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Linux is a great operating system that can support a massive amount of hardware. However, one thing that it doesn’t yet support quite as well as we’d like is HiDPI displays. If you run Linux on a system with a HiDPI display, you may have noticed that everything is either tiny or perhaps just looks weird. Depending on what software you use on your Linux system, here are some assorted tips that can help you get a better experience on a HiDPI display.

What Is HiDPI?

Screens are considered “HiDPI”, or “High Dots Per Inch”, when they pack a massive amount of pixels into a smaller screen. The most common example of a HiDPI display this the panel found on the MacBook Pro Retina, but there are several other laptops which have HiDPI displays such as the Lenovo Yoga 2 Pro. HiDPI displays can be great because they provide a very clean, crisp experience which becomes most noticeable for text. However, a lot of software doesn’t do a good job yet of supporting so many pixels, so they tend to use the same amount of pixels on any display, which results in the smaller size on the HiDPI screens.

That being said, there are a few tips that I can share that may or may not apply to you, depending on what you use. Let’s take a look at them.

Gnome HiDPI Support

linux_hidpi_gnome

Gnome GNOME 3 Beta - Welcome To Your New Linux Desktop GNOME 3 Beta - Welcome To Your New Linux Desktop Read More has started to support HiDPI displays, but it tends to need an extra push in order to get it working properly. Ubuntu users take note: even though this isn’t a Unity-specific tweak, you may still want to apply this so that text and other UI elements don’t look too small or too big.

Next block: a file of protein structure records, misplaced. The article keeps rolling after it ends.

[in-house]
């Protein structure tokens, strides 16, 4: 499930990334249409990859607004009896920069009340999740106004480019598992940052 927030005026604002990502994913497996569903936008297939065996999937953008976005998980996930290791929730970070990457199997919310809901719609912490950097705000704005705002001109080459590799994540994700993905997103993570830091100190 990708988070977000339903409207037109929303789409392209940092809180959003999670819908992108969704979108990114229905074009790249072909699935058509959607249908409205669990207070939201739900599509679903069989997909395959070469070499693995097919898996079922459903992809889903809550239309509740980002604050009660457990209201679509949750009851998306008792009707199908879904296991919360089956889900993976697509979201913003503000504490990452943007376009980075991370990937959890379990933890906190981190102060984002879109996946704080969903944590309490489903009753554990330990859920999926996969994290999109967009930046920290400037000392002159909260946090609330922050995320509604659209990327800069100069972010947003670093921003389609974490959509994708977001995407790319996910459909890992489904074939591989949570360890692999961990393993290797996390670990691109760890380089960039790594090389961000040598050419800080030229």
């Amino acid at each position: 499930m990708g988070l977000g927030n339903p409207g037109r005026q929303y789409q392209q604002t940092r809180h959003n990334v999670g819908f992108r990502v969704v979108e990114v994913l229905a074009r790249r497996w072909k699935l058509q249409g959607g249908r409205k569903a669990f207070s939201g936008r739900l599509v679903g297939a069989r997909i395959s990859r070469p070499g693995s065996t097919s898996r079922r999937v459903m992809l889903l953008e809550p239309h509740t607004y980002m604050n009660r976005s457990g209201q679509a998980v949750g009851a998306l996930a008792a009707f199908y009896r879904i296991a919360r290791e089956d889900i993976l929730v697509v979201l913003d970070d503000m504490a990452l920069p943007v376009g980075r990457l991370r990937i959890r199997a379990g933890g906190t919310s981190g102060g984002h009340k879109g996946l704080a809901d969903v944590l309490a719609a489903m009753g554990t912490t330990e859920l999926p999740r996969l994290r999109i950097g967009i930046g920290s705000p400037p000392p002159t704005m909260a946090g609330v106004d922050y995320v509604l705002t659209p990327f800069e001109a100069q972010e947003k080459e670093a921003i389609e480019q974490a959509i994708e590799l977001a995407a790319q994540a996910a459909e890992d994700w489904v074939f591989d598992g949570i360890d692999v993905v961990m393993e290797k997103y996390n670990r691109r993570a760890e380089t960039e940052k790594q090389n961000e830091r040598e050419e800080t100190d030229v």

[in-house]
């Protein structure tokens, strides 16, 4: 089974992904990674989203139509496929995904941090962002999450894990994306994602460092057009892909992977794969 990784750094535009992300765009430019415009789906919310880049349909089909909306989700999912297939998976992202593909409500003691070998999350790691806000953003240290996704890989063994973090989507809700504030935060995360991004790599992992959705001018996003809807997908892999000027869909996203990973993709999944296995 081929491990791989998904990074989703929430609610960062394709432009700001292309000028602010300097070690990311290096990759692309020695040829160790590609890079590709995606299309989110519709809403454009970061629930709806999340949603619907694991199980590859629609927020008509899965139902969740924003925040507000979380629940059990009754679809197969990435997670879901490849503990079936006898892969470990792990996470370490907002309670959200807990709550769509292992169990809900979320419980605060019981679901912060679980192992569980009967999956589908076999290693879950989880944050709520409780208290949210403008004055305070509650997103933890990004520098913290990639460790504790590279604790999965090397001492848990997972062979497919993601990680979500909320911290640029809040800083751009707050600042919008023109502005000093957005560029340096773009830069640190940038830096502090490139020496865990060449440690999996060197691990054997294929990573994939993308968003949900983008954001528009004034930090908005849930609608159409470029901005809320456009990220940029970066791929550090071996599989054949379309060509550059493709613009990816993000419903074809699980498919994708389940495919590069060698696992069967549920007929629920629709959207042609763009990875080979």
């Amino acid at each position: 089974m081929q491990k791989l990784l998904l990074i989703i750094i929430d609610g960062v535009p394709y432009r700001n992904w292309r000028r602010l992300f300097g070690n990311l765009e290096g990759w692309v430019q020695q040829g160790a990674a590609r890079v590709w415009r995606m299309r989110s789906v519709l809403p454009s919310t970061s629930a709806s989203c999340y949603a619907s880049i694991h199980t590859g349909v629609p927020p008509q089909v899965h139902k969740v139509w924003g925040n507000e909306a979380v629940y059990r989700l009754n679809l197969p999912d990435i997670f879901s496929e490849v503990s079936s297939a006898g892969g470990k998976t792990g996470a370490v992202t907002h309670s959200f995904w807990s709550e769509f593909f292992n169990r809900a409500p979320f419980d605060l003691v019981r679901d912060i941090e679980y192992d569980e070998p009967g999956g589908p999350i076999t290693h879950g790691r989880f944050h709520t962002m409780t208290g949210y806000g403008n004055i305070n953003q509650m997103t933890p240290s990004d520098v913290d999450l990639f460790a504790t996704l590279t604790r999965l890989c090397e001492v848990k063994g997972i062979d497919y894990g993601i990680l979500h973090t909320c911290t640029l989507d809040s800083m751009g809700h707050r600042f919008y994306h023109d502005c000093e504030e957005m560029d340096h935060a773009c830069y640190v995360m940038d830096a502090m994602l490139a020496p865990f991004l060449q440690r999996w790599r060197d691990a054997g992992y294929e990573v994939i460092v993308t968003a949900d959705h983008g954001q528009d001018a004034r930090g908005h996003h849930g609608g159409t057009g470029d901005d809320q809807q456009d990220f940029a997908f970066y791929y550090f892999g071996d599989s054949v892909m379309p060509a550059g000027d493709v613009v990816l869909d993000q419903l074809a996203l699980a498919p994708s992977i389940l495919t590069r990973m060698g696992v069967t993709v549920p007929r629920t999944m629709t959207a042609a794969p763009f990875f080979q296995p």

To give Gnome that little extra push, open the terminal and run the following command:

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gsettings set org.gnome.desktop.interface scaling-factor 2

This will increase the scaling factor so that everything else should look better on your screen. Of course, you can replace “2” with another value, so if everything is too big for you, you can try to use 1.5 or 1.75. To go back to the original value, use 1 instead.

KDE HiDPI Settings

KDE also does a decent job of identifying and catering to HiDPI displays, but it might need a bit of help too. At least here, you won’t be needing a terminal. Instead, go to System Settings –> Application Appearance. From here, you need to go to two different places.

linux_hidpi_kde_force_dpi

  • Choose Fonts, then Force Font DPI. Here, you can enter whatever number you want. The normal value is 96, so you can start by increasing this to 125, and if that’s still too small for your tastes, you can always put in a bigger value. As a reference, 150 is considered to be quite big, so don’t try some arbitrary large number such as 500.
  • Choose Icons, then Advanced. Here, you can increase each icon type by one step to choose a higher icon size, which will work better on your HiDPI screen.

linux_hidpi_kde_icons

HiDPI For Xfce

linux_hidpi_xfce

If you’re an Xfce XFCE: Your Lightweight, Speedy, Fully-Fledged Linux Desktop XFCE: Your Lightweight, Speedy, Fully-Fledged Linux Desktop As far as Linux goes, customization is king. Not only that, but the customization options are so great it might make your head spin. I have previously mentioned the differences between the major desktop environments... Read More user, there are also two possible changes you can make to improve your HiDPI experience. Open the system settings, go to the Settings Editor, then go to xsettings –> Xft and change the value for DPI. Retina screens tend to work very well with a value of 180. Next, you can enlarge the system tray icons by right clicking in empty space around those icons, and click on Properties. Then change the maximum icon size to a larger value.